Tuesday, March 23, 2010

Virginia is for lovers!

Cherry blossoms from our living room window

So it is that time of the year again when happiness just blooms and spreads its roots inside you because mother nature is on a song. I often lamented about never having the chance to experience a spectacular North American spring. When I arrived here first, on the land of opportunities and ambiguities, it was too late. It was June and I could see the spring blooms withering away with a very few exceptions. That was when I first met the rhododendrons or as the Seattleites would call their state flower, the "rhodies". My heart leaped and jumped and bounced as if I had never seen anything of such remarkable beauty. Now there is this 'thing' about me and those who know me would understand this. I am an obsessive nature lover and at times like these I become this absolutely incomprehensible person as if my life depended on that single moment. Most of Sam's techie friends must find me rather daft when I ramble on about how the Mount Rainier is actually an active volcano or the different kinds of maple trees or the hundreds of wild Himalayan flowers. Not that I mind their uninvolved air, but I just feel that there is so much more life in these marvels than watching detestable modern television or going to shopping malls and killing time by mostly window shopping.

Getting back to my spring euphoria, last year we were in Texas during spring and there was nothing much on the platter except a few desert willows and Mexican buckeyes bursting out in their white and pink glory. Fortunately we lived in the Hill Country area which is home to many little charming German villages that are nestled on higher altitudes and host the wildflower festival every year. We did get to see vast stretches of red poppies, bluebonnets and cornflowers, and being a wildflower buff I loved every bit of it. But all the while I longed to see some typical spring queens like tulips and daffodils which are exotic to my tropical eyes. My friends back home would often ask me about the American spring and I would be at a very sad loss. But this year luck has smiled upon me and we have recently moved to this quaint little place called Charlottesville in Virginia. Apart from getting to live in the eastern part of this huge country, there is another aspect that quite thrills me. The state of Virginia that got its name from the Virgin Queen, Elizabeth the 1st is culturally rich and is home to historical sites like Colonial Williamsburg, which was the first British capital. The stately red brick buildings and the gastropubs here are a classic example of the once flourishing British rule. This is also the land of the legendary Indian princess Pocahontas. So I do feel pretty regal in a strange fashion! And to add to all this, there's spring here. There are pearly magnolias on naked, leafless branches and vibrant forsythias that ring the word basanti in my mind. During my solitary walk yesterday I could spot clusters of wild daffodils here and there, some upright and the others still sleepy. There is a certain untamed beauty in things of the wild which is wanting in carefully, patterned landscapes.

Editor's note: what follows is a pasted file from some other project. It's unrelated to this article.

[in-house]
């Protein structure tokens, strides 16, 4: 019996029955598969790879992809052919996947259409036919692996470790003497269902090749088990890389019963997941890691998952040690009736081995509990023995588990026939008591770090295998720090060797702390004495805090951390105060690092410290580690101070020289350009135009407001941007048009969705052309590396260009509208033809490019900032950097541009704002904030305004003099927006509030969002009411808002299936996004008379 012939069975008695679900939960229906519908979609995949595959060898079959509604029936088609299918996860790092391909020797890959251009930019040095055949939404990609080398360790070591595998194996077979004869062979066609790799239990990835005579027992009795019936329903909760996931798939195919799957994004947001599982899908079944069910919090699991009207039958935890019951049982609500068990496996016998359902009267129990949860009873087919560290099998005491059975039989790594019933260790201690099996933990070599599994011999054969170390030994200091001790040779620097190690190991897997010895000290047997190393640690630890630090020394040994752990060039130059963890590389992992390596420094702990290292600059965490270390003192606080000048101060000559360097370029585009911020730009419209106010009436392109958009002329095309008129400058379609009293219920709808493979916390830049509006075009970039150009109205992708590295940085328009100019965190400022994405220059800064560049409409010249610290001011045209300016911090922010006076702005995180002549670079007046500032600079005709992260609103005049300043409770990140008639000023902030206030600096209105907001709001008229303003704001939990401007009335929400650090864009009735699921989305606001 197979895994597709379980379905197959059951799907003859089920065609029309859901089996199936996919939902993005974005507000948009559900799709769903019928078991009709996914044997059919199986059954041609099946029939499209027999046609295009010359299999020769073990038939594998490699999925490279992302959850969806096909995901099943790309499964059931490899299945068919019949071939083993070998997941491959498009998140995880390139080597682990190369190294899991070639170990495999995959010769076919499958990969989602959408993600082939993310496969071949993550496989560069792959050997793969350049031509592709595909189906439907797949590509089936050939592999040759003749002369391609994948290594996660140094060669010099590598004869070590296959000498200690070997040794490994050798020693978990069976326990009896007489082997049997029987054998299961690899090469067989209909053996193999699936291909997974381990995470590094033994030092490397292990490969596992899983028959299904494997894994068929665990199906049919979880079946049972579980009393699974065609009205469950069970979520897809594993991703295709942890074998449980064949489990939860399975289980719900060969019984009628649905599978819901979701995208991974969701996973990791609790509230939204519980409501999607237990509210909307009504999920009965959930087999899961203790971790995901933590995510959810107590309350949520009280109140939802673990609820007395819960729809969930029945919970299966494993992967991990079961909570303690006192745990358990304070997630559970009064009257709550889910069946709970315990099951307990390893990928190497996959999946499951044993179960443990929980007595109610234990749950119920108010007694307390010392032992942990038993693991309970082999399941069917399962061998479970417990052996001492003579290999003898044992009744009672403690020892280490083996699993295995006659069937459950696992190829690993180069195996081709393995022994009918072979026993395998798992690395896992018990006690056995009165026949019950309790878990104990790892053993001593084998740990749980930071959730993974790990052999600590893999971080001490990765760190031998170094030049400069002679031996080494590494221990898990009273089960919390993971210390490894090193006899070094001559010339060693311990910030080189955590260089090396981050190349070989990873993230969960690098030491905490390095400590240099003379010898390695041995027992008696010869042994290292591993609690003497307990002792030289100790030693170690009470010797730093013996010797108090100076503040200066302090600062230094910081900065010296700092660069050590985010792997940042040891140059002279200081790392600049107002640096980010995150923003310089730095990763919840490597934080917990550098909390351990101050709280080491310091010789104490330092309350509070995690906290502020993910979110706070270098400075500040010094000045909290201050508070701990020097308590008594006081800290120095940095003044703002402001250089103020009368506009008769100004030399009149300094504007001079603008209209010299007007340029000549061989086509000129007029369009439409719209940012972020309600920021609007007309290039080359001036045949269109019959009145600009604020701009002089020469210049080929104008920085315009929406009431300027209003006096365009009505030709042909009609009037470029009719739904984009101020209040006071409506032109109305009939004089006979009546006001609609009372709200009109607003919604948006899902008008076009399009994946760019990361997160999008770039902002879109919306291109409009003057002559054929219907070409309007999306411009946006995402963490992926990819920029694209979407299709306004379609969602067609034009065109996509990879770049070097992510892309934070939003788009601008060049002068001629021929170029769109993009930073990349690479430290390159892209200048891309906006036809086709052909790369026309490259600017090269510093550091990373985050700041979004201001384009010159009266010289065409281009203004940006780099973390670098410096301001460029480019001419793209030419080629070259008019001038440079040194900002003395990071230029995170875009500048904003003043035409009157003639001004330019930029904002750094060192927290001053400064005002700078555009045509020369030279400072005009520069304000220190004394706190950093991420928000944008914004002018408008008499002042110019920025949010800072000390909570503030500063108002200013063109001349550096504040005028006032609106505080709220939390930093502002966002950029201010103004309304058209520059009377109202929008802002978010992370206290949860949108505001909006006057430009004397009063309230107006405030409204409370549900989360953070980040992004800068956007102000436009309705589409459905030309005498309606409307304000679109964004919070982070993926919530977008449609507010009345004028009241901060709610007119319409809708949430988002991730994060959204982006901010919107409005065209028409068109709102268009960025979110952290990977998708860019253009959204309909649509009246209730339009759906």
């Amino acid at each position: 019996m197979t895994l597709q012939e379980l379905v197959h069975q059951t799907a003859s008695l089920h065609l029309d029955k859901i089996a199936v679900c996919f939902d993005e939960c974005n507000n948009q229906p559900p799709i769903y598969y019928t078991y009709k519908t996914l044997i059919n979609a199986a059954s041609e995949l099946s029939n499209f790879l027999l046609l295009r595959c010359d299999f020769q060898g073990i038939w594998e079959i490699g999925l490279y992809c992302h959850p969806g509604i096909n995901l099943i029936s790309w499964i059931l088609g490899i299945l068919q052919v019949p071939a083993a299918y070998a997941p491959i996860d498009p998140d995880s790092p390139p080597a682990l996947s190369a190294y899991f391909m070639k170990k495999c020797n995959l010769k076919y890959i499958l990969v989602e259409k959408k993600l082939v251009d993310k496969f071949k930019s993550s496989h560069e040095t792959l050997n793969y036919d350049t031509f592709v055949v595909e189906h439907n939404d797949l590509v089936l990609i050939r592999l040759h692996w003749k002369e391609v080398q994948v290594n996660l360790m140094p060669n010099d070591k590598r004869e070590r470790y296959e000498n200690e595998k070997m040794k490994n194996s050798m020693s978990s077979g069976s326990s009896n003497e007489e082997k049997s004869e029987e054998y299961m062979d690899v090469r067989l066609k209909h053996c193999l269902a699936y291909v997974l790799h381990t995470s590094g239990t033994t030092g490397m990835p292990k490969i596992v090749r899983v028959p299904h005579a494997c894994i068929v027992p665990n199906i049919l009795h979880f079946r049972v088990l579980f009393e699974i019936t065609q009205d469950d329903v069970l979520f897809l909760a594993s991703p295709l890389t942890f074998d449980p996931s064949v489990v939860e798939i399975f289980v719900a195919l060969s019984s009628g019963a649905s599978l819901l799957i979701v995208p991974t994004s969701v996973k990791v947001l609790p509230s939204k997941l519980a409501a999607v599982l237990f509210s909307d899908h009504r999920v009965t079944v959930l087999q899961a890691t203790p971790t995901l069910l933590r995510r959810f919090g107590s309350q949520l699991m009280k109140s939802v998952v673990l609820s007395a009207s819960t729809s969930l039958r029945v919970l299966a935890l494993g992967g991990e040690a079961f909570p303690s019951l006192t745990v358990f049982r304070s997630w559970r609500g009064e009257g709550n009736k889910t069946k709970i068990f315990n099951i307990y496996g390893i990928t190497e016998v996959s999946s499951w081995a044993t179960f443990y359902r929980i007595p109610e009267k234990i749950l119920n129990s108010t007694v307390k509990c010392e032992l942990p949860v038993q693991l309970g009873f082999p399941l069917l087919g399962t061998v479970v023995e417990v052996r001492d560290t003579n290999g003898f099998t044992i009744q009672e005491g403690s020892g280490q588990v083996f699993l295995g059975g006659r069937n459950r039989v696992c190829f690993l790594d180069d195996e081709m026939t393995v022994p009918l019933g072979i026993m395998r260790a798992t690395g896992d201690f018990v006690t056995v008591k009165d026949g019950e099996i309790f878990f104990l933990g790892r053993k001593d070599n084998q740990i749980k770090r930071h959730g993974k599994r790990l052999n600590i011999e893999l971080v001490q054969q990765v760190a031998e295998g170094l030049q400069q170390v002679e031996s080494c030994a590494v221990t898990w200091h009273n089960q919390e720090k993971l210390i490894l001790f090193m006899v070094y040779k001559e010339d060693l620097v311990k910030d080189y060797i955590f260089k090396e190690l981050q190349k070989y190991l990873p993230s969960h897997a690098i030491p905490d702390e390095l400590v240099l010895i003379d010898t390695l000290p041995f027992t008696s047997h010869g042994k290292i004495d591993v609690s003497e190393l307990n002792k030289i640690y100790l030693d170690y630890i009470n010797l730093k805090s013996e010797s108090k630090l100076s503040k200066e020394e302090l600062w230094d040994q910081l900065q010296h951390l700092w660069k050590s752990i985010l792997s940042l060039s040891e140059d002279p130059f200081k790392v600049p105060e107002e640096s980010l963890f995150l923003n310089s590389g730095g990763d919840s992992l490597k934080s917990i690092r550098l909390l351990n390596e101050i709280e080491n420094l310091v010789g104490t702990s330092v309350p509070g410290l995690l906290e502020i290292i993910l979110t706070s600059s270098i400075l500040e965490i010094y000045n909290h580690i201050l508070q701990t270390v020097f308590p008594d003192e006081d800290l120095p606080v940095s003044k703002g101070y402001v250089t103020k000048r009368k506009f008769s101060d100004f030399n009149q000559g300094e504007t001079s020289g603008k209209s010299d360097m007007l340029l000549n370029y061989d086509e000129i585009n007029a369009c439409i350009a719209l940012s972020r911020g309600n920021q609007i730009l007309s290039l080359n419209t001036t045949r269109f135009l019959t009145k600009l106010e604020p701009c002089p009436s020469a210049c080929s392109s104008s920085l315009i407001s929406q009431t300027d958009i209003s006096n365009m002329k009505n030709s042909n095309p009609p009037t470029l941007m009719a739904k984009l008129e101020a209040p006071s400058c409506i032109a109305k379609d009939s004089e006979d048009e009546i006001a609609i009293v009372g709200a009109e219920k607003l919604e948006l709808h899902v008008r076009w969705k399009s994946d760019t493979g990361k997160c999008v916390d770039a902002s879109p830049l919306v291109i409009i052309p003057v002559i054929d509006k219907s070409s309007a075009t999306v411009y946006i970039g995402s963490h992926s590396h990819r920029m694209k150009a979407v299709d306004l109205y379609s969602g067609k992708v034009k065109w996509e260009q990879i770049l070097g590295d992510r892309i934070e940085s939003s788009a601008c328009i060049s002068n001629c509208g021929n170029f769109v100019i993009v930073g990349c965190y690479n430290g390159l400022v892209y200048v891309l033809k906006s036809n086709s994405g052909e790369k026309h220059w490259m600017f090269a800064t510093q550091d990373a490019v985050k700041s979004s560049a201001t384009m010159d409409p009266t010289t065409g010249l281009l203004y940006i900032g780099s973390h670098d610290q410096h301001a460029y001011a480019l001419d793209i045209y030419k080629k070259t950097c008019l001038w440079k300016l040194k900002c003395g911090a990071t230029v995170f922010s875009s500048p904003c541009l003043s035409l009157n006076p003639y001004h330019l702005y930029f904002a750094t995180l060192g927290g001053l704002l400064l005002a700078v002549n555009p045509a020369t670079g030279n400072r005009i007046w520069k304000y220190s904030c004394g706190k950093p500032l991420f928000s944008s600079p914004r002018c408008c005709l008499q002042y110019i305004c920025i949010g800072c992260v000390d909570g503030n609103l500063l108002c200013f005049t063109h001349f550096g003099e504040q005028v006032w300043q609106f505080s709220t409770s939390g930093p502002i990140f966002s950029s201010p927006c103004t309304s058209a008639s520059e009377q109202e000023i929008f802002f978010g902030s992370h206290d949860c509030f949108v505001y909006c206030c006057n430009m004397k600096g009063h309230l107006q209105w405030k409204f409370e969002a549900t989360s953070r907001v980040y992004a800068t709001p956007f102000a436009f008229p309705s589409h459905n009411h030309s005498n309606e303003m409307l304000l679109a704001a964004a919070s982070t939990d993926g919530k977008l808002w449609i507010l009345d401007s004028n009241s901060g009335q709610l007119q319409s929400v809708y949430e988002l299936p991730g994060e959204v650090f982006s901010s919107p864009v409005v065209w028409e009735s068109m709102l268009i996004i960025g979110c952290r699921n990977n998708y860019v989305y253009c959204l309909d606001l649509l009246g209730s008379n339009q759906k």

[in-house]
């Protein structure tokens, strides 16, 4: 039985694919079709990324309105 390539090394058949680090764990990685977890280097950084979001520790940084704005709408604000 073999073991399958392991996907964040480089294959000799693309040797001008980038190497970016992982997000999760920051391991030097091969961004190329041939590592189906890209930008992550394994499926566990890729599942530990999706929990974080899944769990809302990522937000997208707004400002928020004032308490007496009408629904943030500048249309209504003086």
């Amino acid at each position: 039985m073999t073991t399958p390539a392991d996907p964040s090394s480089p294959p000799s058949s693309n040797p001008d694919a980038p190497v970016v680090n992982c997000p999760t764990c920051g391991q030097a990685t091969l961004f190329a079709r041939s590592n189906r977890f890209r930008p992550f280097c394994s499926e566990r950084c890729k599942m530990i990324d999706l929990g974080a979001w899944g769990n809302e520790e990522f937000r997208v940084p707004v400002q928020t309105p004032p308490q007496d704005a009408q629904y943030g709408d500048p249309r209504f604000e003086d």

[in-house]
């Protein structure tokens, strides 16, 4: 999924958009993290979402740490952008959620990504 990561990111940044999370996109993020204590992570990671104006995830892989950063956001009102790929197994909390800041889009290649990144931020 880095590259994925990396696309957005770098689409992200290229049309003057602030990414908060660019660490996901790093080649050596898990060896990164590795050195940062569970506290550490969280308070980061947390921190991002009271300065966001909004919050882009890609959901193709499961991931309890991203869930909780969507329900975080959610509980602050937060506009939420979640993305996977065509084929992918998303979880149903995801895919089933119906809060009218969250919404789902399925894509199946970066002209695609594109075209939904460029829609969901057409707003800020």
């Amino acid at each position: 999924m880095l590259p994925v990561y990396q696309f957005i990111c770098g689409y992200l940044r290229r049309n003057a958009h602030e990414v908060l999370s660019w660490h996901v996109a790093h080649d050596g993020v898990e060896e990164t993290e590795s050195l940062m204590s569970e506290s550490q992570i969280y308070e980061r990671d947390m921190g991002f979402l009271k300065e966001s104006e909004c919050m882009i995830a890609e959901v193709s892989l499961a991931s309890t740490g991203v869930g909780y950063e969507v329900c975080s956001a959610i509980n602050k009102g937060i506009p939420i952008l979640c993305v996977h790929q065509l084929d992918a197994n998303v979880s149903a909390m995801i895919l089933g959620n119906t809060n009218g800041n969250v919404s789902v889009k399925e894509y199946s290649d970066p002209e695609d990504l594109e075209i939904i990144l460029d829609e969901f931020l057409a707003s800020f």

Till date I was unaware that the prim garden daffodils also had wild cousins. Then the thought struck me, "of course, Wordsworth must have seen these wild ones in the Lake District"!

My next agenda is the national cherry blossom festival that takes place annually in Washington, D.C. After almost a complete month of being buried in brutal blizzards, the time has come to venture out and celebrate nature. This is that sort of place where I could wonder around like Ophelia, wearing a crown of wildflowers and throwing my cares to the mad world. And why not, because as they say here - "Virginia is for lovers"! Or for incurable romantics. Or a bit of both?!


  1. Living in other countries can be so enriching, right? If it makes an Ophelia out of a Mickey Suman, so be it, cheers to that!!

  2. Yeah Som, I agree. I get to see seasons here that I had only read about before and had craved for. So when I compare this enrichment to my mundane life, it actually comforts me a great deal. Remember Chandran's "quotidian"!! :)

  3. so well written dear. the beauty of virgia comes alive in my imagination.

  4. For 2 minutes an aura got created around me that had seamless love in it and i was able to draw out all the reasons y "virginia is for lovers"...ur words have depicted the subtle warmth in the air of virginia so well :)

  5. Thanks Susmita and Apali for the appreciation.


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